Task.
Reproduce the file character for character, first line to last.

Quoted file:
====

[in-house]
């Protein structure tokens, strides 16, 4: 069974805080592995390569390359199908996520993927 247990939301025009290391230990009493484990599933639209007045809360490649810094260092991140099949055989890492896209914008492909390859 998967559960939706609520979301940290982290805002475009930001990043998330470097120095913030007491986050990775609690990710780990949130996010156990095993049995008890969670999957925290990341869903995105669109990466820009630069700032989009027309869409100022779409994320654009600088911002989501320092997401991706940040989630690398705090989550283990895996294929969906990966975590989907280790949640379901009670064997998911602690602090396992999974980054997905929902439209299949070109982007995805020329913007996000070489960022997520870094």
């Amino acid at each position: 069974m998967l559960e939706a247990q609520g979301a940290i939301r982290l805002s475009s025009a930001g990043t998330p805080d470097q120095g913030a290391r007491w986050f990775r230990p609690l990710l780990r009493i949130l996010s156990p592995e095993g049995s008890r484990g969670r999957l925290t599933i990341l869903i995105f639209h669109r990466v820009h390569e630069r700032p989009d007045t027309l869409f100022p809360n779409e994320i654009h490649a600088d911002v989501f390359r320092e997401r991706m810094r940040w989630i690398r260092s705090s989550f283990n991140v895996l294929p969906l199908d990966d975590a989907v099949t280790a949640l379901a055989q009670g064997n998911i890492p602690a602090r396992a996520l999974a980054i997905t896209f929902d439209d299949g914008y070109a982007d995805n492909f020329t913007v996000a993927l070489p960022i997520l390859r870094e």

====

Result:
[in-house]
């Protein structure tokens, strides 16, 4: 069974805080592995390569390359199908996520993927 247990939301025009290391230990009493484990599933639209007045809360490649810094260092991140099949055989890492896209914008492909390859 998967559960939706609520979301940290982290805002475009930001990043998330470097120095913030007491986050990775609690990710780990949130996010156990095993049995008890969670999957925290990341869903995105669109990466820009630069700032989009027309869409100022779409994320654009600088911002989501320092997401991706940040989630690398705090989550283990895996294929969906990966975590989907280790949640379901009670064997998911602690602090396992999974980054997905929902439209299949070109982007995805020329913007996000070489960022997520870094």
């Amino acid at each position: 069974m998967l559960e939706a247990q609520g979301a940290i939301r982290l805002s475009s025009a930001g990043t998330p805080d470097q120095g913030a290391r007491w986050f990775r230990p609690l990710l780990r009493i949130l996010s156990p592995e095993g049995s008890r484990g969670r999957l925290t599933i990341l869903i995105f639209h669109r990466v820009h390569e630069r700032p989009d007045t027309l869409f100022p809360n779409e994320i654009h490649a600088d911002v989501f390359r320092e997401r991706m810094r940040w989630i690398r260092s705090s989550f283990n991140v895996l294929p969906l199908d990966d975590a989907v099949t280790a949640l379901a055989q009670g064997n998911i890492p602690a602090r396992a996520l999974a980054i997905t896209f929902d439209d299949g914008y070109a982007d995805n492909f020329t913007v996000a993927l070489p960022i997520l390859r870094e």